Congress plugs its idea of India: no majoritarian ideology, please
Leaders from all the states were instructed to post videos conveying #OneNationBillionIdeas
- Published 27.01.19, 1:28 AM
- Updated 27.01.19, 1:28 AM
- 2 mins read
The Congress ran a massive social media campaign on Republic Day, arguing that the idea of India can be defined only by constitutional principles and that nationalist posturing without faith in equality is inherently flawed.
The campaign’s content and tenor were designed to question notions of nationalism based on religious supremacy and to advocate the widest possible participation by citizens in the discourse and processes of national development.
Launched under the hashtag #OneNationBillionIdeas, the campaign was meant clearly as a challenge to the RSS-BJP’s majoritarian ideology, where non-Hindus are treated like lesser citizens, in an election year.
Congress leaders from all the states were instructed to post videos conveying the party’s idea of India, and citizens too were requested to do the same. Party veterans such as Ahmed Patel, Anand Sharma and Oommen Chandy posted videos, and so did younger leaders like Jyotiraditya Scindia and Milind Deora.
The videos suggested the country rededicate itself to the constitutional values of equality, justice, liberty and fraternity on Republic Day in the light of its experience of the past four years, which have seen the idea of India come under attack.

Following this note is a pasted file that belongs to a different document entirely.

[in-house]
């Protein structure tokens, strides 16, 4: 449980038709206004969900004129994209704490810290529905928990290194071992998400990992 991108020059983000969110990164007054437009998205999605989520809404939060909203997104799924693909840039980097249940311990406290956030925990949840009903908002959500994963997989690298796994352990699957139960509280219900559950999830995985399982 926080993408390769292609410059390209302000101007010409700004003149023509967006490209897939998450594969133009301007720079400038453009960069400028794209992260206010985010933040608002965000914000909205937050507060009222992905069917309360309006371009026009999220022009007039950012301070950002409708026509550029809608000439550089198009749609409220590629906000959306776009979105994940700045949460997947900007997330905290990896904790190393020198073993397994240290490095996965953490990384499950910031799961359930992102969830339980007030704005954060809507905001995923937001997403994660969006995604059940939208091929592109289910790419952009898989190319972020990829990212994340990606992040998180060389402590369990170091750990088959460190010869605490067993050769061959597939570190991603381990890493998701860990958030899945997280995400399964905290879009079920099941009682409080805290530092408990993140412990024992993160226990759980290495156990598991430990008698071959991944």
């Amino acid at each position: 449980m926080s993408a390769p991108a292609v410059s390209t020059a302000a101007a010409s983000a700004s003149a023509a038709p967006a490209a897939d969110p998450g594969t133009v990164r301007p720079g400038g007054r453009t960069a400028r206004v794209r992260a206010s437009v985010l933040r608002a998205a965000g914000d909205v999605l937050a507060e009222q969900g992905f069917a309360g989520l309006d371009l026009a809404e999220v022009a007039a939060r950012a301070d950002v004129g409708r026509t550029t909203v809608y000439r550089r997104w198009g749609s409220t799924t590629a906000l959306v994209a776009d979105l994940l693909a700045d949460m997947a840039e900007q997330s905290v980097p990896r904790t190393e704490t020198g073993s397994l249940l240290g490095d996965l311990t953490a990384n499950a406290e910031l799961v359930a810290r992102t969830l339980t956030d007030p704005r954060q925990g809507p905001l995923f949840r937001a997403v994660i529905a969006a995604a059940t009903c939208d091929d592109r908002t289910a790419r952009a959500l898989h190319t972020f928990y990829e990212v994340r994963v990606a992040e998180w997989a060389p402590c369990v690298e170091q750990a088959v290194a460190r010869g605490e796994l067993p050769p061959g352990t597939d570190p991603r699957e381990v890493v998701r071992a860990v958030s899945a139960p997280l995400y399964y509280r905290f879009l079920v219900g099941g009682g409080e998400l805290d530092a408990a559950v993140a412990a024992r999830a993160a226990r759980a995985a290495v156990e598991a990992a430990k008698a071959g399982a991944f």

They championed an India where citizens were able to speak their mind without fear and freely exercise their choices.
Former Manipur chief minister Ibobi Singh recalled the sacrifices made by the stalwarts of the freedom struggle and highlighted how they later contributed immensely to nation-building. Kashmiri leader Salman Soz argued that India belonged to all its citizens.
Many stressed the development India had undergone over the past 70 years, trying to counter Prime Minister Narendra Modi’s claim that nothing good had happened before he assumed charge.
Most of the videos put up on the Congress’s Twitter handle emphasised India’s pluralism. “I want an India where my friends are my friends, no matter which caste and religion they belong to,” said one of them.
The notion of a “billion ideas” was carefully evolved to counter the RSS attempts to impose its worldview on the nation.
Rahul Gandhi’s message about allowing over a billion imaginations to thrive was prominently displayed along with his stress on a leader’s ability to respond instead of dictate. “I am here to hear your voice, understand your pain and do what you want,” he said.
The campaign comes at a time the Congress has invited ordinary citizens from all sections of society to provide their inputs for the next manifesto.
An essay on the party’s website said: “This day (Republic Day) then should also serve as a reminder to everyone that India, that is Bharat, is a union of states, as outlined in Article 1 of our Constitution, where different people come together despite their differences to form one country because they believed that they could do better together.”
It added: “In a time when the world is increasingly polarised, and divisive politics are on the rise, we must stand together, united in our diversity, to pave a path that even the rest of the world can follow.
“So, this year, let’s go back to our roots and work towards those ideals of justice, liberty, equality and fraternity that make us proud to be an Indian.”